It’s not always possible to foresee sexual violence, especially when the person who committed the act was known and trusted. According to The National Intimate Partner and Sexual Violence Survey, intimate partner sexual violence is widespread. The latest data found that one in four women and one in nine men are the victims of intimate partner sexual violence. Intimate partner violence accounts for 15% of all violent crime.
It’s important to know that while you are never responsible for others’ wrongdoings against you, there are measures you can take to learn how to protect yourself from sexual violence. One of the first ways to protect yourself is to recognize the warning signs.
Warning Signs of Intimate Partner Sexual Violence
It can be hard to know if your relationship is headed down a path of violence, but oftentimes there are early warning signs. You may be in a sexually abusive relationship if your partner:
- physically harms you
- threatens physical harm if you refuse to comply with a request
- pressures you into having sex
- attempts to isolate you from friends and family
- vents in a jealous way if you spend time with others
Many abusers are manipulators who exhibit signs of narcissism and chauvinism. Their tactics may include lying, gaslighting, and shaming. Sexual abusers often try to persuade victims to blame themselves for their violent behavior. They may defend their own behavior, criticize the victim, and minimize their actions to imply it “wasn’t that bad” or is something the victim should “get over.” At times, abusers can seem over-the-top caring or sentimental, but it may be part of their cycle of controlling behavior, designed to force you to stay in a violent relationship.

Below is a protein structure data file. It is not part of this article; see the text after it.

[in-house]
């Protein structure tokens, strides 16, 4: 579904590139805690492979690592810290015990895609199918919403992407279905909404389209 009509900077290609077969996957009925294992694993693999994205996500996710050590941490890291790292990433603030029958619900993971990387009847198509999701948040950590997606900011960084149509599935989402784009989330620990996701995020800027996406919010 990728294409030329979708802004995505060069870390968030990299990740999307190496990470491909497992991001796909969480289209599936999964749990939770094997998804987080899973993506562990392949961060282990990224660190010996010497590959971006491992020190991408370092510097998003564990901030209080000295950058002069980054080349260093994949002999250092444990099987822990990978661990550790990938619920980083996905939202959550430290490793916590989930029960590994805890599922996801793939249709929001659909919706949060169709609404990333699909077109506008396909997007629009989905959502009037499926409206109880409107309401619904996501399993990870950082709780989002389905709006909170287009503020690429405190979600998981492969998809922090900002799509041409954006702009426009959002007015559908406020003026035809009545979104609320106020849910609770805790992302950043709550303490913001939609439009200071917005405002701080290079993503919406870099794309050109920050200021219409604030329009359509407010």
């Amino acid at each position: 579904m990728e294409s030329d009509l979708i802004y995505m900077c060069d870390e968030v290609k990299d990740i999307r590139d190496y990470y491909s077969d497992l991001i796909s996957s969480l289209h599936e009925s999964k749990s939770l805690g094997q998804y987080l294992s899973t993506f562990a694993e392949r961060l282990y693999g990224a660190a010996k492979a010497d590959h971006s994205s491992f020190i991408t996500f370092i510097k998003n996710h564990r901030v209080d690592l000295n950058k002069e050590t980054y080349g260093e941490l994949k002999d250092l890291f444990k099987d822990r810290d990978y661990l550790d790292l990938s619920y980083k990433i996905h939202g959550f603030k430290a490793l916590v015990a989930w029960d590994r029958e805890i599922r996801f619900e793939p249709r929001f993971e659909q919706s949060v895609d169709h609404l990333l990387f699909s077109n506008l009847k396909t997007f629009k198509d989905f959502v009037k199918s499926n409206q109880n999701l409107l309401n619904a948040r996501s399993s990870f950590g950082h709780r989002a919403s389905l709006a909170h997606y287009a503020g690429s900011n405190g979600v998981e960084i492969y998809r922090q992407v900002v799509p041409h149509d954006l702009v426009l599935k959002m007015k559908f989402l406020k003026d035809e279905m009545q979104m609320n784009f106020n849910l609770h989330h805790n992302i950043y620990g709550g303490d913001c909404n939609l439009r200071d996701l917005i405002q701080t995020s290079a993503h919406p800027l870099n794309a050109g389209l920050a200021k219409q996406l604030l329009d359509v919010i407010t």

If you have experienced any of these scenarios, you should seek help as soon as you can. The sooner you report the abuse, the better chance you have at protecting yourself from future acts of sexual violence.
Understand Your Rights in a Relationship
When you spend a lot of time with someone, you may start to lose sight of what is normal outside the context of your relationship. Victims of intimate partner sexual violence are often led to believe that they owe the perpetrator a certain duty; brought on the sexual violence; or that there is nothing wrong with the needs of their partners—none of these beliefs are true.
In a relationship, you have the right to:
- communicate your feelings, your needs, and your reservations in a relationship—without guilt or shame.